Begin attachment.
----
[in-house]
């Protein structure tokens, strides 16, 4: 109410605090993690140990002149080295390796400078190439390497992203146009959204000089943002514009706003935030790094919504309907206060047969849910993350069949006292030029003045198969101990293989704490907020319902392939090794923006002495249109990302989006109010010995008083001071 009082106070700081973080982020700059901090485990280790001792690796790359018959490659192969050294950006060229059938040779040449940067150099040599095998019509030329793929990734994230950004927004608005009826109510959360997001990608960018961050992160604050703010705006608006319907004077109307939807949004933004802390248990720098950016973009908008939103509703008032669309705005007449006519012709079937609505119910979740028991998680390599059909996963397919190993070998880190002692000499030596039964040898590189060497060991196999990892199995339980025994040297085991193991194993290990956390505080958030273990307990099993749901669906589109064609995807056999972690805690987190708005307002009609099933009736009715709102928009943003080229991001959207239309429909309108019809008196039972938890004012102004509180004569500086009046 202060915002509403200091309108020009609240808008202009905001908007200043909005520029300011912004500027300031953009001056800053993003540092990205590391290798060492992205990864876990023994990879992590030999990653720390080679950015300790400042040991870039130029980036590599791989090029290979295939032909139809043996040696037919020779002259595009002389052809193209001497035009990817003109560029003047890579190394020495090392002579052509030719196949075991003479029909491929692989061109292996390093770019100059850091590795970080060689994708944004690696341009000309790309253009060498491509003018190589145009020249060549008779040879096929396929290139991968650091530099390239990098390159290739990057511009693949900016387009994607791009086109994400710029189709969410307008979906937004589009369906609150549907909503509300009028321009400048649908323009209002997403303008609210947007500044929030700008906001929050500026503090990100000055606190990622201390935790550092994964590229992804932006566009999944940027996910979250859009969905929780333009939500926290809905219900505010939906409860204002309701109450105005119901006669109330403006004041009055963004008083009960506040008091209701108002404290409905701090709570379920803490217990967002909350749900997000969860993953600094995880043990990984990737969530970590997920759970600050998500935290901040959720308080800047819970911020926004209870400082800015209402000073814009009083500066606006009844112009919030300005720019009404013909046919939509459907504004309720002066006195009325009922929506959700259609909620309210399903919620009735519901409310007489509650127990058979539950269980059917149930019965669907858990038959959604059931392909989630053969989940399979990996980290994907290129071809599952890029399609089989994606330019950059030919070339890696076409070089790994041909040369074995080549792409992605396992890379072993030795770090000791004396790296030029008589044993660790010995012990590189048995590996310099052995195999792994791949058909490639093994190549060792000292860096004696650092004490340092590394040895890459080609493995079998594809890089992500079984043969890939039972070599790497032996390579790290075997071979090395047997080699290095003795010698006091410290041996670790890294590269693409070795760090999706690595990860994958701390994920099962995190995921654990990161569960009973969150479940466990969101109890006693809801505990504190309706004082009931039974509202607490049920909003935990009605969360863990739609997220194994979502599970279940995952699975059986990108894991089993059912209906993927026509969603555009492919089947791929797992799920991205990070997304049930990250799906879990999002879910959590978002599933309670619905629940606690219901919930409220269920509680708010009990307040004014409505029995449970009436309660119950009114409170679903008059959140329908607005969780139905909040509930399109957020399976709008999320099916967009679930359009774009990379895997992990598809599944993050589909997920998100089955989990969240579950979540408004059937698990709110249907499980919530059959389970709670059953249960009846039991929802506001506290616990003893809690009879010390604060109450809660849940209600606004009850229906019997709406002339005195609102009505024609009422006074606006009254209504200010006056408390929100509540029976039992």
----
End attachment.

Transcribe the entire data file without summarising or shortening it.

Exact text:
[in-house]
């Protein structure tokens, strides 16, 4: 109410605090993690140990002149080295390796400078190439390497992203146009959204000089943002514009706003935030790094919504309907206060047969849910993350069949006292030029003045198969101990293989704490907020319902392939090794923006002495249109990302989006109010010995008083001071 009082106070700081973080982020700059901090485990280790001792690796790359018959490659192969050294950006060229059938040779040449940067150099040599095998019509030329793929990734994230950004927004608005009826109510959360997001990608960018961050992160604050703010705006608006319907004077109307939807949004933004802390248990720098950016973009908008939103509703008032669309705005007449006519012709079937609505119910979740028991998680390599059909996963397919190993070998880190002692000499030596039964040898590189060497060991196999990892199995339980025994040297085991193991194993290990956390505080958030273990307990099993749901669906589109064609995807056999972690805690987190708005307002009609099933009736009715709102928009943003080229991001959207239309429909309108019809008196039972938890004012102004509180004569500086009046 202060915002509403200091309108020009609240808008202009905001908007200043909005520029300011912004500027300031953009001056800053993003540092990205590391290798060492992205990864876990023994990879992590030999990653720390080679950015300790400042040991870039130029980036590599791989090029290979295939032909139809043996040696037919020779002259595009002389052809193209001497035009990817003109560029003047890579190394020495090392002579052509030719196949075991003479029909491929692989061109292996390093770019100059850091590795970080060689994708944004690696341009000309790309253009060498491509003018190589145009020249060549008779040879096929396929290139991968650091530099390239990098390159290739990057511009693949900016387009994607791009086109994400710029189709969410307008979906937004589009369906609150549907909503509300009028321009400048649908323009209002997403303008609210947007500044929030700008906001929050500026503090990100000055606190990622201390935790550092994964590229992804932006566009999944940027996910979250859009969905929780333009939500926290809905219900505010939906409860204002309701109450105005119901006669109330403006004041009055963004008083009960506040008091209701108002404290409905701090709570379920803490217990967002909350749900997000969860993953600094995880043990990984990737969530970590997920759970600050998500935290901040959720308080800047819970911020926004209870400082800015209402000073814009009083500066606006009844112009919030300005720019009404013909046919939509459907504004309720002066006195009325009922929506959700259609909620309210399903919620009735519901409310007489509650127990058979539950269980059917149930019965669907858990038959959604059931392909989630053969989940399979990996980290994907290129071809599952890029399609089989994606330019950059030919070339890696076409070089790994041909040369074995080549792409992605396992890379072993030795770090000791004396790296030029008589044993660790010995012990590189048995590996310099052995195999792994791949058909490639093994190549060792000292860096004696650092004490340092590394040895890459080609493995079998594809890089992500079984043969890939039972070599790497032996390579790290075997071979090395047997080699290095003795010698006091410290041996670790890294590269693409070795760090999706690595990860994958701390994920099962995190995921654990990161569960009973969150479940466990969101109890006693809801505990504190309706004082009931039974509202607490049920909003935990009605969360863990739609997220194994979502599970279940995952699975059986990108894991089993059912209906993927026509969603555009492919089947791929797992799920991205990070997304049930990250799906879990999002879910959590978002599933309670619905629940606690219901919930409220269920509680708010009990307040004014409505029995449970009436309660119950009114409170679903008059959140329908607005969780139905909040509930399109957020399976709008999320099916967009679930359009774009990379895997992990598809599944993050589909997920998100089955989990969240579950979540408004059937698990709110249907499980919530059959389970709670059953249960009846039991929802506001506290616990003893809690009879010390604060109450809660849940209600606004009850229906019997709406002339005195609102009505024609009422006074606006009254209504200010006056408390929100509540029976039992």